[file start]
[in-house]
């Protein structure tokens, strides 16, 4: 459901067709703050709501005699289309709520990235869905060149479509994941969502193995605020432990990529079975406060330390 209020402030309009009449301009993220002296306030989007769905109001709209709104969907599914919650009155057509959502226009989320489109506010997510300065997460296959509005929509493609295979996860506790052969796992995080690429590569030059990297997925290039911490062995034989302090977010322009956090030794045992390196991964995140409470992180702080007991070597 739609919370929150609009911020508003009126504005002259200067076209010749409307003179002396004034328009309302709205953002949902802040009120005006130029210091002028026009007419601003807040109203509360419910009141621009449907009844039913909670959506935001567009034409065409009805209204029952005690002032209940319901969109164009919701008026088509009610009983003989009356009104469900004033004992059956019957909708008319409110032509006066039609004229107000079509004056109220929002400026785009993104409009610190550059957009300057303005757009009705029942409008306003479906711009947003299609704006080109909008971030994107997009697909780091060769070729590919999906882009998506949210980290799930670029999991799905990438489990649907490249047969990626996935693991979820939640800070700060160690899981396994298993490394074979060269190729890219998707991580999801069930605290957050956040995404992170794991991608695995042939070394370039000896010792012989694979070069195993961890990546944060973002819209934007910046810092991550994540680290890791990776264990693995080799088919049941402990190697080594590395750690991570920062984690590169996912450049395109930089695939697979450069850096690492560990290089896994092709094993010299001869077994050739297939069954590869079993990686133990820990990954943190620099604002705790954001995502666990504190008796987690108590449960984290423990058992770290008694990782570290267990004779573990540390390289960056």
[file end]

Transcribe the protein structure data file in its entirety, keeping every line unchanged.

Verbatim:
[in-house]
């Protein structure tokens, strides 16, 4: 459901067709703050709501005699289309709520990235869905060149479509994941969502193995605020432990990529079975406060330390 209020402030309009009449301009993220002296306030989007769905109001709209709104969907599914919650009155057509959502226009989320489109506010997510300065997460296959509005929509493609295979996860506790052969796992995080690429590569030059990297997925290039911490062995034989302090977010322009956090030794045992390196991964995140409470992180702080007991070597 739609919370929150609009911020508003009126504005002259200067076209010749409307003179002396004034328009309302709205953002949902802040009120005006130029210091002028026009007419601003807040109203509360419910009141621009449907009844039913909670959506935001567009034409065409009805209204029952005690002032209940319901969109164009919701008026088509009610009983003989009356009104469900004033004992059956019957909708008319409110032509006066039609004229107000079509004056109220929002400026785009993104409009610190550059957009300057303005757009009705029942409008306003479906711009947003299609704006080109909008971030994107997009697909780091060769070729590919999906882009998506949210980290799930670029999991799905990438489990649907490249047969990626996935693991979820939640800070700060160690899981396994298993490394074979060269190729890219998707991580999801069930605290957050956040995404992170794991991608695995042939070394370039000896010792012989694979070069195993961890990546944060973002819209934007910046810092991550994540680290890791990776264990693995080799088919049941402990190697080594590395750690991570920062984690590169996912450049395109930089695939697979450069850096690492560990290089896994092709094993010299001869077994050739297939069954590869079993990686133990820990990954943190620099604002705790954001995502666990504190008796987690108590449960984290423990058992770290008694990782570290267990004779573990540390390289960056």